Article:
Alcohol Boosts Breast Cancer Risk
Alcohol is the common shorthand for a substance known chemically as ethyl alcohol or ethanol. Inside the body, it produces inebriation by altering the levels of vital chemicals in the brain and depressing the normal rate of activity in the central nervous system. As the word intoxication implies, alcohol acts as a toxin. Its presence degrades normal function in a wide variety of cells and stops organs throughout the body from performing up to their normal health-sustaining standards.
Breast Cancer Basics
In the majority of cases, cancerous changes first appear in the ducts (tubes) that allow breast milk to flow from the milk-producing lobes in the breasts' interiors to the nipples; doctors call this type of cancer ductal carcinoma. In most other cases, cancerous changes first appear in the lobes themselves; doctors call this type of cancer lobular carcinoma. In addition, a small minority of cancers originate in other breast regions. Cancer that has not spread from its origin point to other breast tissues is known as noninvasive or "in situ" breast cancer. Doctors refer to cancers that have spread to other breast tissues as invasive cancer. While men sometimes develop breast cancer, the vast majority of cases appear in women.
Alcohol's Cancerous Effects
Ethyl alcohol is officially listed as a known carcinogen by the U.S. Department of Health and Human Services. However, when it comes to breast cancer, for a long time, doctors and researchers had no clear idea how alcohol triggered its carcinogenic effects on healthy cells. According to research presented in 2012 to the American Society for Biochemistry and Molecular Biology, it seems that alcohol does not directly produce cancerous changes in breast tissue. Instead, the damage apparently occurs when a protein inside breast cells, called CYP2E1, tries to protect these cells from ethyl alcohol by breaking it down and rendering it inactive. Unfortunately, when CYP2E1 performs this job, it also releases substances called free radicals, which can damage or kill cells by altering their DNA coding. In turn, these DNA changes can lead to the growth of malignant, cancer-causing cells within breast tissue.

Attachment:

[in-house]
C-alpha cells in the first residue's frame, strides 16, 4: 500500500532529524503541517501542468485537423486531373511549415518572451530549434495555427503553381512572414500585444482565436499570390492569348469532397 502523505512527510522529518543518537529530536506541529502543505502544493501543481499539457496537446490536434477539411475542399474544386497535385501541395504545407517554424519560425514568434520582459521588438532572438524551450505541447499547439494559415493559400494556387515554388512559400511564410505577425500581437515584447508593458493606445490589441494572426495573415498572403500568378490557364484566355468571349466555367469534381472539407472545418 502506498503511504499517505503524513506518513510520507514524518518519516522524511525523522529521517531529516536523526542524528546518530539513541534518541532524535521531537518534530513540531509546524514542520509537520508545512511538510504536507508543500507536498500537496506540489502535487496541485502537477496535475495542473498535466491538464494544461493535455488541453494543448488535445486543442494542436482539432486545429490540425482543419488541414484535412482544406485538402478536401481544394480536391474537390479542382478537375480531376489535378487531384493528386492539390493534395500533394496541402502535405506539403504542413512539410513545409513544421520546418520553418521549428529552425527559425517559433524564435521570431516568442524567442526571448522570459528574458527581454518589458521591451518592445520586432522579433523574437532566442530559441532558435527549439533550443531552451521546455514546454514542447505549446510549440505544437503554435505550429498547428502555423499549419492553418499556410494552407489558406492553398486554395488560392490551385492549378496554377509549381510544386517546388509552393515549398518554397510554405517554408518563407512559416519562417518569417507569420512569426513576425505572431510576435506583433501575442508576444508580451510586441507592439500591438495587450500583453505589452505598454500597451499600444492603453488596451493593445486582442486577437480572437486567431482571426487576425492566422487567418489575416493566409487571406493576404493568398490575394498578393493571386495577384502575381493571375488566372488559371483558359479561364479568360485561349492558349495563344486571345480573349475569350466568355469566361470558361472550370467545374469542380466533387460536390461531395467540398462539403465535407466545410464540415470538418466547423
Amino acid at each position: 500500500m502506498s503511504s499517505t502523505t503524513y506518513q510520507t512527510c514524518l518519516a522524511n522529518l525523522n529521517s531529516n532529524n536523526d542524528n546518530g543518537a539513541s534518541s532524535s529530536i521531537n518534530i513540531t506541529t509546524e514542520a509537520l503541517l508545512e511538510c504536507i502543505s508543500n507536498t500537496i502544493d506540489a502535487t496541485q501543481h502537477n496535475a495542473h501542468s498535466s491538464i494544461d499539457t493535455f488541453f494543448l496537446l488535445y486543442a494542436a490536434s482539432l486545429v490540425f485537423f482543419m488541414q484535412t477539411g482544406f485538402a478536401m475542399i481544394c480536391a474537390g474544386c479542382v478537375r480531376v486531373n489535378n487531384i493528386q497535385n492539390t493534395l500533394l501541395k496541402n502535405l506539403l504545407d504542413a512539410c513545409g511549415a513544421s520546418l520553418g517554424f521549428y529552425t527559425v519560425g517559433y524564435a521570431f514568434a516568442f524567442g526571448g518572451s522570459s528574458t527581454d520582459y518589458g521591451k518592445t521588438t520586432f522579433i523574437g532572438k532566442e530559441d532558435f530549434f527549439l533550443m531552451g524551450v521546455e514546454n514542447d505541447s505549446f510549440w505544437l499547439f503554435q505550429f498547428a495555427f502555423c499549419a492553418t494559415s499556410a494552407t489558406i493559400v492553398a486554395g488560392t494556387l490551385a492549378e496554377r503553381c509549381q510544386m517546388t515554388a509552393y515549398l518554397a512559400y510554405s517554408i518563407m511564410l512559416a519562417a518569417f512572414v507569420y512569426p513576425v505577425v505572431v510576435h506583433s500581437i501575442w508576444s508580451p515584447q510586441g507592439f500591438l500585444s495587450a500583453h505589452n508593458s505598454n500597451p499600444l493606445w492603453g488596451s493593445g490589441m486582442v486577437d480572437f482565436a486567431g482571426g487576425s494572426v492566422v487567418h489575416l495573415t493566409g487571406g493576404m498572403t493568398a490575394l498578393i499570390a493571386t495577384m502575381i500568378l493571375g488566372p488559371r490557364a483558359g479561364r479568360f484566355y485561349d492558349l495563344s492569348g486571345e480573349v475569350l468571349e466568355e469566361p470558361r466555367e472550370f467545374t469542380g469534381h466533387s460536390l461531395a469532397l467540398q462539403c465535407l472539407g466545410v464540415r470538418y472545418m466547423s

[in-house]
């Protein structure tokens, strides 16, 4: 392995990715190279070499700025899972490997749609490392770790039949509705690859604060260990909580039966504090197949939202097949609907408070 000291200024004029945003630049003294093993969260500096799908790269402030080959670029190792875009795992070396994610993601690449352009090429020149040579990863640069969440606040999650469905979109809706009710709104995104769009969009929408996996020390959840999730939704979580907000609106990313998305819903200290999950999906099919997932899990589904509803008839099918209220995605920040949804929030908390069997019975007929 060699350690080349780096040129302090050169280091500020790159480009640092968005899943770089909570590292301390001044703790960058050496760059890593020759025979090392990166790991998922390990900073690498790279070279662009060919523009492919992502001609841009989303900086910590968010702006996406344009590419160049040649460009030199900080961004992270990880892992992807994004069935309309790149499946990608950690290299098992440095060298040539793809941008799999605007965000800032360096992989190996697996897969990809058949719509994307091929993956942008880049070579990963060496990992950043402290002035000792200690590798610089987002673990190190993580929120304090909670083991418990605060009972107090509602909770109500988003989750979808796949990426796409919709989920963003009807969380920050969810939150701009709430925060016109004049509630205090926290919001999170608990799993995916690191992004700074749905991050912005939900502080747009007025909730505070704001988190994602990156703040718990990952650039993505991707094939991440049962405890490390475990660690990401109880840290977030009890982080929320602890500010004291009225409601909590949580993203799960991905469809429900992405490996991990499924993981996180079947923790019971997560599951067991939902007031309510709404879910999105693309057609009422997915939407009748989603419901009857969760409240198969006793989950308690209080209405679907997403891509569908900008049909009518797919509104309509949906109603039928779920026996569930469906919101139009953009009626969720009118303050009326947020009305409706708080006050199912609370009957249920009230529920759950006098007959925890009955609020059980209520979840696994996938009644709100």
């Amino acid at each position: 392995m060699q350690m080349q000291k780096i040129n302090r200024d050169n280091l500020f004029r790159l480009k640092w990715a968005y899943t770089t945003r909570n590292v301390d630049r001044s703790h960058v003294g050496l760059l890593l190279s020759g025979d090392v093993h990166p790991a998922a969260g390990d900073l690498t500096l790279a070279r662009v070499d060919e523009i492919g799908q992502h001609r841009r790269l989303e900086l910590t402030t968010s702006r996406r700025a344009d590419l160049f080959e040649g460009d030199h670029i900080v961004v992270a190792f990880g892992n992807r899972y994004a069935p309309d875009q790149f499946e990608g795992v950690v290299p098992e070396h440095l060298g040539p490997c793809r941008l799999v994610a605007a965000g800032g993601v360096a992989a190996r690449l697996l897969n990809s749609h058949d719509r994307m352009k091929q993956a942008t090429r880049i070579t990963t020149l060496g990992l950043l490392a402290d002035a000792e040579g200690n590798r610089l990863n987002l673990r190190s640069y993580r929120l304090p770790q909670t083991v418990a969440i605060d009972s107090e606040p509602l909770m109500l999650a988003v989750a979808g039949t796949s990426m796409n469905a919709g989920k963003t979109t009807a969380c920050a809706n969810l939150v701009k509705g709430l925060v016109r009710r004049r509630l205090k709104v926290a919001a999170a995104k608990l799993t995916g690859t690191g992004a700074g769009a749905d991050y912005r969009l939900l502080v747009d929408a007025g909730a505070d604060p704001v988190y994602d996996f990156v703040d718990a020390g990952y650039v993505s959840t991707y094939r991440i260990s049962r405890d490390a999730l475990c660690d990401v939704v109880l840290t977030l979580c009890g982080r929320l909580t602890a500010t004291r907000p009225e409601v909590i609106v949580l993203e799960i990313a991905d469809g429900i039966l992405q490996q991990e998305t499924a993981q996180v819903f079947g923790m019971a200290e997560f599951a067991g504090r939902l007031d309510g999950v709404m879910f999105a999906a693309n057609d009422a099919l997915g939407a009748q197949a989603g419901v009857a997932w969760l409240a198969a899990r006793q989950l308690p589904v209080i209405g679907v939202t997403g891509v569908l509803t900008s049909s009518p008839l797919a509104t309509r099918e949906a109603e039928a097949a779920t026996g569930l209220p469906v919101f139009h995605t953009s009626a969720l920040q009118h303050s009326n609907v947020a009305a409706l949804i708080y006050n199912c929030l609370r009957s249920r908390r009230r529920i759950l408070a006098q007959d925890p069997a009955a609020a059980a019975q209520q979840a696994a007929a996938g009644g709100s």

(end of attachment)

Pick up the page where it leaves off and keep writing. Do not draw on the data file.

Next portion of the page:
The levels of CYP2E1 in breast tissue vary from person to person. People with relatively high levels of the protein in their breasts typically experience a larger alcohol-related accumulation of harmful free radicals than people with relatively low levels of the protein in their breasts. Although no one is quite sure, this may mean that people with high CYP2E1 levels who drink significant amounts of alcohol have increased breast cancer risks when compared to people with low CYP2E1 levels who drink similar amounts of alcohol.
The risk for alcohol-related breast cancer increases with the amount of alcohol consumed on a regular basis. However, several factors can alter this relatively simple correlation. For instance, breast cancer has a number of additional known risk factors - including genetic heritage, age, and childbirth history - that may play a bigger role in cancer development than alcohol consumption. Also, people with unusually high levels of CYP2E1 in their bodies may have heightened breast cancer risks even at relatively low levels of alcohol intake.
Further making the link between alcohol consumption and breast cancer, a long-term study by Harvard Medical School published in 2011 found that moderate alcohol consumption could potentially elevate the risk for breast cancer in anyone, regardless of other factors.